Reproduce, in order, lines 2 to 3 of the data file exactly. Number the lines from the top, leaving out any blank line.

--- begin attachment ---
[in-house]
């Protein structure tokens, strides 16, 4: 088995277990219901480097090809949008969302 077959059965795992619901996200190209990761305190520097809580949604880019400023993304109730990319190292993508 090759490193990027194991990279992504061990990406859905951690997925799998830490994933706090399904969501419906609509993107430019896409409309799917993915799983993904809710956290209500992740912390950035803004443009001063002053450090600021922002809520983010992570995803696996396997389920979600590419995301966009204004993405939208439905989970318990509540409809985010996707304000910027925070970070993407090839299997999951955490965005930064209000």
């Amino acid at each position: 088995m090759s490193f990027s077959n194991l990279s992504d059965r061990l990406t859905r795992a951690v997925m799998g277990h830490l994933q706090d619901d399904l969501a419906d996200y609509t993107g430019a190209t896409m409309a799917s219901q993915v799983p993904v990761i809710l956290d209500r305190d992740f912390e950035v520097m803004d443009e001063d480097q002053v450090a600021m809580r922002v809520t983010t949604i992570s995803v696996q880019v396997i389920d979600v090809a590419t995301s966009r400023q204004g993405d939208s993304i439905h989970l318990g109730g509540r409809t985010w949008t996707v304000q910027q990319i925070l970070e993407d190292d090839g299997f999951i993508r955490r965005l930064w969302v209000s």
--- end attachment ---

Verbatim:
């Protein structure tokens, strides 16, 4: 088995277990219901480097090809949008969302 077959059965795992619901996200190209990761305190520097809580949604880019400023993304109730990319190292993508 090759490193990027194991990279992504061990990406859905951690997925799998830490994933706090399904969501419906609509993107430019896409409309799917993915799983993904809710956290209500992740912390950035803004443009001063002053450090600021922002809520983010992570995803696996396997389920979600590419995301966009204004993405939208439905989970318990509540409809985010996707304000910027925070970070993407090839299997999951955490965005930064209000």
């Amino acid at each position: 088995m090759s490193f990027s077959n194991l990279s992504d059965r061990l990406t859905r795992a951690v997925m799998g277990h830490l994933q706090d619901d399904l969501a419906d996200y609509t993107g430019a190209t896409m409309a799917s219901q993915v799983p993904v990761i809710l956290d209500r305190d992740f912390e950035v520097m803004d443009e001063d480097q002053v450090a600021m809580r922002v809520t983010t949604i992570s995803v696996q880019v396997i389920d979600v090809a590419t995301s966009r400023q204004g993405d939208s993304i439905h989970l318990g109730g509540r409809t985010w949008t996707v304000q910027q990319i925070l970070e993407d190292d090839g299997f999951i993508r955490r965005l930064w969302v209000s």